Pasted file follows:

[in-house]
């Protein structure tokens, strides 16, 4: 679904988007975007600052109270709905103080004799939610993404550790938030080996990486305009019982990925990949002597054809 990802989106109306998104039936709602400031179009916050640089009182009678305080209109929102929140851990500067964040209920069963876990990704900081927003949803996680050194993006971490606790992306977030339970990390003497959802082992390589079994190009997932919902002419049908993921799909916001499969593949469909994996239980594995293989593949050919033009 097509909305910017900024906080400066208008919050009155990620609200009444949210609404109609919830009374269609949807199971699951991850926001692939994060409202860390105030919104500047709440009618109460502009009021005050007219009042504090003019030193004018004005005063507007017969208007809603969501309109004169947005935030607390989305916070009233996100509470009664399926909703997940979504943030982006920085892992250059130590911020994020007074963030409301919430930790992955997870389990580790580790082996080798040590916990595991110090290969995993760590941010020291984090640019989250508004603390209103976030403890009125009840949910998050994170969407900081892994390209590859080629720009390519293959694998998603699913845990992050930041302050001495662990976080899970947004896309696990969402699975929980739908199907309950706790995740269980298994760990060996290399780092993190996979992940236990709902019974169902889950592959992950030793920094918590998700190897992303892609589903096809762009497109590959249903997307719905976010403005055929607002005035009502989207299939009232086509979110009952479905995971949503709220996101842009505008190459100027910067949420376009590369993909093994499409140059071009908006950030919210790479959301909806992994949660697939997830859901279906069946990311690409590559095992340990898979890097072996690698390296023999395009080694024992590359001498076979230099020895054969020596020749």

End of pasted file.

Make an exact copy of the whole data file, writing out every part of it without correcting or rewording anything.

[in-house]
């Protein structure tokens, strides 16, 4: 679904988007975007600052109270709905103080004799939610993404550790938030080996990486305009019982990925990949002597054809 990802989106109306998104039936709602400031179009916050640089009182009678305080209109929102929140851990500067964040209920069963876990990704900081927003949803996680050194993006971490606790992306977030339970990390003497959802082992390589079994190009997932919902002419049908993921799909916001499969593949469909994996239980594995293989593949050919033009 097509909305910017900024906080400066208008919050009155990620609200009444949210609404109609919830009374269609949807199971699951991850926001692939994060409202860390105030919104500047709440009618109460502009009021005050007219009042504090003019030193004018004005005063507007017969208007809603969501309109004169947005935030607390989305916070009233996100509470009664399926909703997940979504943030982006920085892992250059130590911020994020007074963030409301919430930790992955997870389990580790580790082996080798040590916990595991110090290969995993760590941010020291984090640019989250508004603390209103976030403890009125009840949910998050994170969407900081892994390209590859080629720009390519293959694998998603699913845990992050930041302050001495662990976080899970947004896309696990969402699975929980739908199907309950706790995740269980298994760990060996290399780092993190996979992940236990709902019974169902889950592959992950030793920094918590998700190897992303892609589903096809762009497109590959249903997307719905976010403005055929607002005035009502989207299939009232086509979110009952479905995971949503709220996101842009505008190459100027910067949420376009590369993909093994499409140059071009908006950030919210790479959301909806992994949660697939997830859901279906069946990311690409590559095992340990898979890097072996690698390296023999395009080694024992590359001498076979230099020895054969020596020749």